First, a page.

Des Moines Register story late last year caught the eye of America, as staffer MacKenzie Elmer reported on people–Bhutanese refugees–who have to walk a 3-mile round-trip on the shoulder of a state highway to get from their home to the nearest grocery store.

The story, and many like it in many parts of the U.S., shows exactly where affordable housing shortages and sorely deficient transportation and accessibility options create stretches of developed area that can only be characterized as food deserts.

Which is broken, housing development or infrastructure solutions that give people access to food, to health services, to education, to jobs?

Or are both broken?

If so, what would you fix first?

And how?

These are the questions of our time, and the ones that will define whether private and public sector minds, hearts, bodies, and pocketbooks of people who work in construction, design, engineering, and, of course, investment succeed or not in their efforts to make a difference in light of such significant–and growing–unmet need.

In the words of Jake Varn, a policy analyst for the Bipartisan Policy Center’s executive council on Infrastructure:

“While traditional definitions of infrastructure often leave out housing, the two are undeniably connected. The existing supply and utility of affordable housing is directly dependent on the condition of other infrastructure assets. For example, access to high-speed broadband, safe and affordable water services, and transportation options are all vital to the livability of affordable housing. Transit projects, in particular, can directly connect people with economic opportunities by incorporating nearby housing options, often referred to as transit-oriented development.”

Varn spotlights both a White House and Senate Democrat approach to infrastructure opportunity here, concluding that America’s infrastructure and housing challenges weave together like a double-helix of our social DNA. Varn writes:

While both the Senate Democrats’ and the White House’s proposals touch on the connection between infrastructure and affordable housing, neither are designed to fully solve the shortage of affordable housing. It remains to be seen how, or when, Congress will address the nation’s vast and diverse infrastructure needs. However, given the current party outlines, it is evident that the affordable housing crisis will be a factor in the debate.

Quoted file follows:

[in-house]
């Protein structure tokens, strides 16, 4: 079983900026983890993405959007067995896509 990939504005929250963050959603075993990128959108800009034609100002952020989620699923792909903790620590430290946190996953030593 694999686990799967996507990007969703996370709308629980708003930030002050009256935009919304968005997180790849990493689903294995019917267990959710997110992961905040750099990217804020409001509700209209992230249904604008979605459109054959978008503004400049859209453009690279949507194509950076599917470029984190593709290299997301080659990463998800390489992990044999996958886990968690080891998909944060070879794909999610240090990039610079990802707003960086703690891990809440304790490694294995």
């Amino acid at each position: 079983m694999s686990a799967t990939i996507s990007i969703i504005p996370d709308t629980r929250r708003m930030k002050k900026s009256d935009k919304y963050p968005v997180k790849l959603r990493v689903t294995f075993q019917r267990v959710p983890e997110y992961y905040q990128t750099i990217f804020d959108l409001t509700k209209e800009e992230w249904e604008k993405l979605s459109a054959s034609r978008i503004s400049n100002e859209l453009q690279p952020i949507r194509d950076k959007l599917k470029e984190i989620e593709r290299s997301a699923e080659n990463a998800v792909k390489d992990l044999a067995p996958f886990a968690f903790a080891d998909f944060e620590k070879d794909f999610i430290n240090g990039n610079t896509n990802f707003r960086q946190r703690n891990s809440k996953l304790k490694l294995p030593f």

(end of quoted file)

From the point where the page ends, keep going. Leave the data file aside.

Now, we know that as much as there’s an affordable housing crisis, there’s an equally harmful housing affordability crisis, which differs insofar as it creates an ever-widening gap between what working people have money to spend on housing costs and what developers and builders can design, develop, and construct profitably.

The challenges for housing and the challenges for infrastructure share a lot in common. Old and bygone solutions for those challenges were access to cheap resources–labor, land, lending and finance–resources that will likely not be as cheap ever again.

This is where innovation comes in, and the role of innovation is no less important for solving infrastructure’s challenges as it is in addressing the big, hairy, problems that people in housing’s business, development, investment, and policy communities face.

Like, how to put data and technology to work to magnify and multiply what people can accomplish to bring costs–money, time, quality, durability, and resilience–into balance with invested resources.

This is why Hanley Wood addresses both housing’s challenges at a high level with its Hive conversation and conference in Austin, Nov. 28-29, and why we’ve also created an event that focuses on the infrastructure side of the same equation, The Infrastructure Imperative, Nov. 13-15, in Cleveland, Ohio.